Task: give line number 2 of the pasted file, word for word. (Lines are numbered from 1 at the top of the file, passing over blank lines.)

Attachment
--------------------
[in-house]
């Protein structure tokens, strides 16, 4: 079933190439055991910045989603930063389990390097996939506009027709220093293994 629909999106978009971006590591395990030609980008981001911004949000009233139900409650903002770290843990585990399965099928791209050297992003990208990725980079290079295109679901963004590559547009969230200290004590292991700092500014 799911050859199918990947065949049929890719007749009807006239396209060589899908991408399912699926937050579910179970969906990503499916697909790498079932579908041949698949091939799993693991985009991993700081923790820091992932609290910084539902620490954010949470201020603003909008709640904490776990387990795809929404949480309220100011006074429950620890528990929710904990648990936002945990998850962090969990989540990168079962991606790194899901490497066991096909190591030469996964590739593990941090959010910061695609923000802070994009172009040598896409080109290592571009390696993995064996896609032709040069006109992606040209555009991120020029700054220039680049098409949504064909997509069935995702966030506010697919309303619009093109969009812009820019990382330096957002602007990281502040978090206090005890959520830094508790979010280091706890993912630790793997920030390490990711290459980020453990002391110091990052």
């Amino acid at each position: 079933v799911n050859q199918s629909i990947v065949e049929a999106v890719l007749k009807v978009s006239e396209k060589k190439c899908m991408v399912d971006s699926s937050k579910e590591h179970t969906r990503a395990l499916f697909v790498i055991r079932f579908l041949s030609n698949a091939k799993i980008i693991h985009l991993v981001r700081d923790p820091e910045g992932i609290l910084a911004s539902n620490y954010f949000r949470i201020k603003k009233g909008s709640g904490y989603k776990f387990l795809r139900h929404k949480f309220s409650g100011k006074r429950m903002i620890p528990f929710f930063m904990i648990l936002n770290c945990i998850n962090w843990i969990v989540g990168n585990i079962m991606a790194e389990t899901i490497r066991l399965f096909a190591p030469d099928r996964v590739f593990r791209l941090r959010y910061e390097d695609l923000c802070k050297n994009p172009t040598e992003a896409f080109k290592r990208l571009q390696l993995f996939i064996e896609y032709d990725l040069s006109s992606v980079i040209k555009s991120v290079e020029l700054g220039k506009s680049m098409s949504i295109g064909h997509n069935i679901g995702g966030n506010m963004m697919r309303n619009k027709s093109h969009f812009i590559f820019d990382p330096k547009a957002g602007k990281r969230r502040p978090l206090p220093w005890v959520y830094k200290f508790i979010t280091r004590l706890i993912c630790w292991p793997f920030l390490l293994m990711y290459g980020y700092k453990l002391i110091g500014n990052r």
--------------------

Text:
């Protein structure tokens, strides 16, 4: 079933190439055991910045989603930063389990390097996939506009027709220093293994 629909999106978009971006590591395990030609980008981001911004949000009233139900409650903002770290843990585990399965099928791209050297992003990208990725980079290079295109679901963004590559547009969230200290004590292991700092500014 799911050859199918990947065949049929890719007749009807006239396209060589899908991408399912699926937050579910179970969906990503499916697909790498079932579908041949698949091939799993693991985009991993700081923790820091992932609290910084539902620490954010949470201020603003909008709640904490776990387990795809929404949480309220100011006074429950620890528990929710904990648990936002945990998850962090969990989540990168079962991606790194899901490497066991096909190591030469996964590739593990941090959010910061695609923000802070994009172009040598896409080109290592571009390696993995064996896609032709040069006109992606040209555009991120020029700054220039680049098409949504064909997509069935995702966030506010697919309303619009093109969009812009820019990382330096957002602007990281502040978090206090005890959520830094508790979010280091706890993912630790793997920030390490990711290459980020453990002391110091990052």